- The Washington Times - Wednesday, February 22, 2006

America Online Inc. is raising the price of its dial-up Internet plan to match the cost of its new high-speed connections, an attempt to shift customers away from the traditional service that once defined the company but has been steadily losing subscribers.

AOL, the Sterling, Va., online division of Time Warner Inc., began notifying members of the change this month, spokeswoman Anne Bentley said yesterday. Beginning March 9, the monthly cost of the basic unlimited dial-up plan will increase $2, up to $25.90.

The goal is to “encourage our members to migrate to our new coast-to-coast broadband network,” Ms. Bentley said. “Members using the AOL service with a high-speed connection do more and spend more time online.”

AOL’s broadband service, costing as little as $25.90 a month, is offered through partnerships with cable operators Time Warner Cable and Charter Communications Inc. and regional Bell phone companies offering DSL.

While AOL remains the leading Internet provider, last year it lost 2.8 million customers. That brought its U.S. total to 19.5 million, down from a 2002 peak of more than 26 million. Many subscribers left for cheaper or faster rivals.

Foreshadowing the dial-up price increase, Time Warner Chief Executive Officer Richard Parsons said earlier this month that AOL’s goal is to guide the migration of its customers.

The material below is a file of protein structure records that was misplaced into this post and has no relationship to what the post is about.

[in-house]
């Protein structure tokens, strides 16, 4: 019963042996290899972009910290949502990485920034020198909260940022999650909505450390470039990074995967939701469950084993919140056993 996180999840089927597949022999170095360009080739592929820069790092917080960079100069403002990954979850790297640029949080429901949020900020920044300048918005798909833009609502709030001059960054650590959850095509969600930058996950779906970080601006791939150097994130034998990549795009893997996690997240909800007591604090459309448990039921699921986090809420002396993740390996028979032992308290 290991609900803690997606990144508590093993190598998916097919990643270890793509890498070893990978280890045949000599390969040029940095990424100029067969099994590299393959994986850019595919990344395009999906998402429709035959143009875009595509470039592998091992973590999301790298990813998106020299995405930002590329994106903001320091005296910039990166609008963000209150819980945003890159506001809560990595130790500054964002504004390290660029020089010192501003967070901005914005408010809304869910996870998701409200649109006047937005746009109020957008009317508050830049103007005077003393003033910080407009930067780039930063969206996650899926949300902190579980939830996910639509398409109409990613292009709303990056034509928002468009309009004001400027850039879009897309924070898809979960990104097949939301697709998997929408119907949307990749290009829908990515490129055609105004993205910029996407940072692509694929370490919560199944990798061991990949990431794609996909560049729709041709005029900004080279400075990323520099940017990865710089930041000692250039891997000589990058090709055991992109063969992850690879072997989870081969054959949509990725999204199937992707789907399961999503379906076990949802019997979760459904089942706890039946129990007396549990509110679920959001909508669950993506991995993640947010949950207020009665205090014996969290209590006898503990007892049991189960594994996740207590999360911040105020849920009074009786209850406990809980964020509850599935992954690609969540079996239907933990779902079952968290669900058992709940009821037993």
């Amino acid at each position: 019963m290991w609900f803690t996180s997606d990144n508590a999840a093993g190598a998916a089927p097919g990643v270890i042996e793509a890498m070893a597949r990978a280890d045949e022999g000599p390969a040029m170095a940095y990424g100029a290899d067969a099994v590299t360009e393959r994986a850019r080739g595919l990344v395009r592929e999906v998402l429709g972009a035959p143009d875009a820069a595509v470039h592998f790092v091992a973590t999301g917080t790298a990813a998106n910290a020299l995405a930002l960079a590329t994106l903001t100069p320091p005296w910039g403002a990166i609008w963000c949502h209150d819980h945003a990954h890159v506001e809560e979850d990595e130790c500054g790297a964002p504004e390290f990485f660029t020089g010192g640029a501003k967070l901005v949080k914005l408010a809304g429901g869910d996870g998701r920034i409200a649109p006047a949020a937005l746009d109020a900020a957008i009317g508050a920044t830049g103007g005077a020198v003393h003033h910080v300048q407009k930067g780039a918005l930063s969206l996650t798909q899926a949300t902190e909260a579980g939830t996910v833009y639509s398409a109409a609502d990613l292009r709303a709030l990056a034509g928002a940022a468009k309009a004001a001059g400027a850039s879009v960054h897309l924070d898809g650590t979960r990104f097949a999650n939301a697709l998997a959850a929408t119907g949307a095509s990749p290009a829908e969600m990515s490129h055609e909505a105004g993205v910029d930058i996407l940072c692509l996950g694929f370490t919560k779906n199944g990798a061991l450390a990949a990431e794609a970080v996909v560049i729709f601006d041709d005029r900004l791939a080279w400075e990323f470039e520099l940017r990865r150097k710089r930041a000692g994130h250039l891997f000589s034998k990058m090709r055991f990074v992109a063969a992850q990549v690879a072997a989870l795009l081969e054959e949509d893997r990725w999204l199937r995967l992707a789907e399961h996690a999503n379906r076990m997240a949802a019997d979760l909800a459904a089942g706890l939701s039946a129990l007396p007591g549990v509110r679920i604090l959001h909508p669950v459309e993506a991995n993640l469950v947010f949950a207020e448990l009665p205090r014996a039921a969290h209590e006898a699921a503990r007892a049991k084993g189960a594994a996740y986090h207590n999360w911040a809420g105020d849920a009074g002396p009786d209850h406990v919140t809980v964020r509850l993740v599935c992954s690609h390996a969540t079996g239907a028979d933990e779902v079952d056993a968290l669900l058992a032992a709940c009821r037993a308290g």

“We’re trying to actually accelerate the transition of our narrowband customers who are inclined to leave for broadband anyway,” Mr. Parsons said. “Keeping them in our house and in our network and in our universe from an advertising perspective makes sense.”

Analysts say that while the broadband offerings will likely be less profitable in subscriber fees, given its partnerships with providers, they will help AOL to retain its users and continue guiding their Web surfing habits among Time Warner and AOL sites.

AOL’s overall strategy has been shifting toward the broadband audience.

AOL tore down its members-only “walled garden” last summer, introducing a video-oriented Web portal geared toward high-speed users. Company executives say the strategy of giving away music, video and online services to boost ad revenue has been working.

For customers who want or need to stay with dial-up, AOL will offer lower-priced plans. A limited $14.95 plan with 10 hours of dial-up access remains, and AOL will provide some customers with an unadvertised plan charging $18 a month with a one-year commitment.


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